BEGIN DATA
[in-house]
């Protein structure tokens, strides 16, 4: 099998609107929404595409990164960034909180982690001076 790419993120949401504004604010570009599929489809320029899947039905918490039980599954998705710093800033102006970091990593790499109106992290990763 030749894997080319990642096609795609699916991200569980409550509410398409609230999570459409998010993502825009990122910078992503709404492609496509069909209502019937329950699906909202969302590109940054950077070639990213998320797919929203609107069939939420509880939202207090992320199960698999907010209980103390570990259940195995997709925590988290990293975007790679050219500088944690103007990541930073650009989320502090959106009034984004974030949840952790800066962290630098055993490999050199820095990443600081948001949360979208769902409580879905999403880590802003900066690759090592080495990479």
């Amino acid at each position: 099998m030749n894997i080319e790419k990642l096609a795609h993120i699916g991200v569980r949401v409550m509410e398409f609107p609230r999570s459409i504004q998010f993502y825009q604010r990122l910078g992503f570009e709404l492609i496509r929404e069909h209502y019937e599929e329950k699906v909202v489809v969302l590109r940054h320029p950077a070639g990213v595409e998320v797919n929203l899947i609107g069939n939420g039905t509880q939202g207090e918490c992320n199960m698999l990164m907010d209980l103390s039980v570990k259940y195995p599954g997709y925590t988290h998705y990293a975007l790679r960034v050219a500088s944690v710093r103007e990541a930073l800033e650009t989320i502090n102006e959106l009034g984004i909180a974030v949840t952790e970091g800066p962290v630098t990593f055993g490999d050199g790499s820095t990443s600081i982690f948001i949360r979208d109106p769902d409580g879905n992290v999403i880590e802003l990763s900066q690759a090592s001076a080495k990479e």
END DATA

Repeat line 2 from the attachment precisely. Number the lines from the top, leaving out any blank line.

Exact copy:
């Protein structure tokens, strides 16, 4: 099998609107929404595409990164960034909180982690001076 790419993120949401504004604010570009599929489809320029899947039905918490039980599954998705710093800033102006970091990593790499109106992290990763 030749894997080319990642096609795609699916991200569980409550509410398409609230999570459409998010993502825009990122910078992503709404492609496509069909209502019937329950699906909202969302590109940054950077070639990213998320797919929203609107069939939420509880939202207090992320199960698999907010209980103390570990259940195995997709925590988290990293975007790679050219500088944690103007990541930073650009989320502090959106009034984004974030949840952790800066962290630098055993490999050199820095990443600081948001949360979208769902409580879905999403880590802003900066690759090592080495990479």